By GARRY RAYNO, InDepthNH.org
Central Maine Power has until Wednesday to reach agreement with the three major electric distribution companies in Massachusetts to transport 1,200 megawatts of Hydro-Quebec electricity to the Bay State.
The contract was initially awarded to Northern Pass, the $1.6 billion, 192-mile transmission project from Pittsburg to Deerfield, but withdrawn by Massachusetts energy officials after the Site Evaluation Committee turned down Northern Pass’s application saying it would unduly interfere with the orderly development of the region.
The 20-year contract to provide renewable energy to Massachusetts customers is currently being negotiated among New England Clean Energy Connect officials and the three major electric distributors in Massachusetts, Eversource, the parent company of Northern Pass, National Grid and Unitil.
Speaking on a conference call with investors Monday, Jim Torgerson, Avangrid, Inc. CEO and director, said the company expects to file the negotiated agreements with Massachusetts Department of Public Utilities soon.
Avangrid is the parent company of Central Maine Power.
“(We are) very excited about the New England Clean Energy Connect project that was selected in the Massachusetts RFP,” Torgerson said on the conference call, “and we will be making a filing with the Mass DPU shortly for that project.”
The transmission project is currently before the Maine Public Utilities Commission seeking a Certificate of Public Convenience and Necessity to construct the 145-mile, above ground transmission line, at a cost of $950 million.
Two-thirds of the line is along a right-of-way controlled by Central Maine Power, with about 50 miles through what has been described as virgin forest.
“We have talked to the land owners,” Torgerson said. “They understand we are going to be building it and we are getting strong support from the communities involved.”
The project had moved through the Maine regulatory process fairly quickly until CMP was awarded the Mass. Clean Energy bid. Since that time a number of groups, including electric generators, other utilities and environmentalists have asked to intervene in the proceedings and have been approved but cannot revisit issues already settled in the docket.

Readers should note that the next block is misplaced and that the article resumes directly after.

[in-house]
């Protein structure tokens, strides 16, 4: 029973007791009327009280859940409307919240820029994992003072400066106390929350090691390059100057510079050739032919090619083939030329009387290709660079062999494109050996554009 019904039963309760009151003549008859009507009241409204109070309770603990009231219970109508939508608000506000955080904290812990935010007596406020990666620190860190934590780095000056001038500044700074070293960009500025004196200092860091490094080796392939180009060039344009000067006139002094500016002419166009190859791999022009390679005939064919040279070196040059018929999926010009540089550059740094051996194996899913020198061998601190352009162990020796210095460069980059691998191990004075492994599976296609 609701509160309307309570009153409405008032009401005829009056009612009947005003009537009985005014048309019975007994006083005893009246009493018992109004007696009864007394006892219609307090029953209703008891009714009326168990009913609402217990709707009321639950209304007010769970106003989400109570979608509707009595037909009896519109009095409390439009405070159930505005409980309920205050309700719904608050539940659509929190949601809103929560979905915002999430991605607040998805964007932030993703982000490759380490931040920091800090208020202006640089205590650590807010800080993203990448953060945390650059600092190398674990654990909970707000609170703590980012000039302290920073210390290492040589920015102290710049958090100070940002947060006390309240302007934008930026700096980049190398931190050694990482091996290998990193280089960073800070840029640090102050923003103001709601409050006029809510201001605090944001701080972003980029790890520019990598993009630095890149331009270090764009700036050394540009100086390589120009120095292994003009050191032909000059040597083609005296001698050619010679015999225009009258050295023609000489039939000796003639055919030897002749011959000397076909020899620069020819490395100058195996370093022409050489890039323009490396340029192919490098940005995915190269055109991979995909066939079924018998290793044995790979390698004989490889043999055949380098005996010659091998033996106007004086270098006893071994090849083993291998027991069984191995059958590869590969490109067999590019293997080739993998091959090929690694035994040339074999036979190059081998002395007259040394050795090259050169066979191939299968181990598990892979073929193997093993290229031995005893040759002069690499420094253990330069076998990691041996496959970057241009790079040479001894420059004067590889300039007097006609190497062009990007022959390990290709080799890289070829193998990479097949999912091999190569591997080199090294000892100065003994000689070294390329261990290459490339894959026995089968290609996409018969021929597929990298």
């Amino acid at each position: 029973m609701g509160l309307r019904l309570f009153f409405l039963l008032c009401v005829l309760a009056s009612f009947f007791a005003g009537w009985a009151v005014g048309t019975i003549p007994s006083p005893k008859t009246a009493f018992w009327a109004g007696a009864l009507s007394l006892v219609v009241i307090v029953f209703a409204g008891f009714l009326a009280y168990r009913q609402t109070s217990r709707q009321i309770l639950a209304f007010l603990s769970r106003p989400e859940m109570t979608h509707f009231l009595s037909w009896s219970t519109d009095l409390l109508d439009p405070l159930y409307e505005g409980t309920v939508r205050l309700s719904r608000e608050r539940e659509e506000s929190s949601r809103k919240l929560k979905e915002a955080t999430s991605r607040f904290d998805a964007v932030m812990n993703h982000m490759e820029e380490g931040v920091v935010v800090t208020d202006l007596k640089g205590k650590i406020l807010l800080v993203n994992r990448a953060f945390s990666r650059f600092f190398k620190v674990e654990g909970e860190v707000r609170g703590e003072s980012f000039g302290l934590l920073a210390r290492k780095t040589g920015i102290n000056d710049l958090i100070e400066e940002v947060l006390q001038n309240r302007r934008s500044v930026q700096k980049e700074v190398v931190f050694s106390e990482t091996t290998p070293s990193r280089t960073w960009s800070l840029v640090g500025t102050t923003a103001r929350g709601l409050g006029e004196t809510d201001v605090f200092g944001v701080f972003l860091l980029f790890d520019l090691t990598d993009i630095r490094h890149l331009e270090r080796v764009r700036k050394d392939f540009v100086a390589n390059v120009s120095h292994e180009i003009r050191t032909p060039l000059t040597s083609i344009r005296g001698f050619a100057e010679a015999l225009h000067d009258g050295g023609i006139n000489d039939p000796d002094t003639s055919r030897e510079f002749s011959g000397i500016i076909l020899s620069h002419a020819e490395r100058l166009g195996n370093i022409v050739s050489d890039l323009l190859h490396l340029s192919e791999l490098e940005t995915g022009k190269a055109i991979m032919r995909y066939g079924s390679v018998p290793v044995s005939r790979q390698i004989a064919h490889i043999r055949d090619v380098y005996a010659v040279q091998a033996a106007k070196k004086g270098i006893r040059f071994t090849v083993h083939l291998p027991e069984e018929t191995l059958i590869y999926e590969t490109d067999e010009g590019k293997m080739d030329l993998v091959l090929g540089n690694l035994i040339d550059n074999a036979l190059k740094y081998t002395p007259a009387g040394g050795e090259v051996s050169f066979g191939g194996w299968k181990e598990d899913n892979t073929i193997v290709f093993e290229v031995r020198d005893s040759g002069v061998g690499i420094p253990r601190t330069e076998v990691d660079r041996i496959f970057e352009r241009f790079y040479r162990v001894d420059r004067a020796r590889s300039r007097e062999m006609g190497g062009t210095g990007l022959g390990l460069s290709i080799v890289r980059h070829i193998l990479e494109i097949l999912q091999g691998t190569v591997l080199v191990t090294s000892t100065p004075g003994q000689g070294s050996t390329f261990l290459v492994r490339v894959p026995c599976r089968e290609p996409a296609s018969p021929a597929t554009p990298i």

Torgerson said the company hopes to have the Maine certificate by the end of the year, and final Massachusetts DPU approval next year.
Construction would begin in 2019 and be completed in 2022, he told investors.
One of the key reasons Northern Pass was selected for the Mass. Clean Energy project initially was the company claimed it would be completed by 2020, although that would appear to be unlikely now.
Northern Pass To File
Despite the setback, Northern Pass continues to push for New Hampshire regulators to revisit their decision to deny the application. Project officials have until April 30 to ask the Site Evaluation Committee to reconsider its decision.
“We will file with the SEC a Motion for Reconsideration” said project spokesman Martin Murray. “The deadline is Monday, April 30. Our filing may occur sooner.”
He said there is a market for additional clean hydroelectric energy beyond the 1,200 megawatts for the Massachusetts project.
“An editorial in yesterday’s Sunday Globe does a good job of spelling out the significant challenge the region finds itself in, in terms of replacing the existing fossil-fueled baseload power plants that New England remains dependent on,” Murray said. “Northern Pass requires a New Hampshire permit in order to build. That will remain the case no matter what happens, or doesn’t happen, between Massachusetts and HQ/CMP.’
After Northern Pass files its motion for reconsideration, intervenors and the Counsel for the Public have 10 business days to file responses.
The Site Evaluation Committee scheduled deliberations on the motion to reconsider May 24 and June 4 if necessary.
If the SEC denies the motion to reconsider the project, Eversource has said it would appeal the decision to the state Supreme Court, a process that would take about a year for a decision.
Northern Pass was proposed in 2010 when natural gas prices drove electric prices higher. Since that time the price of natural gas and electricity has dropped, but increased this winter with the extended cold weather.
Garry Rayno may be reached at firstname.lastname@example.org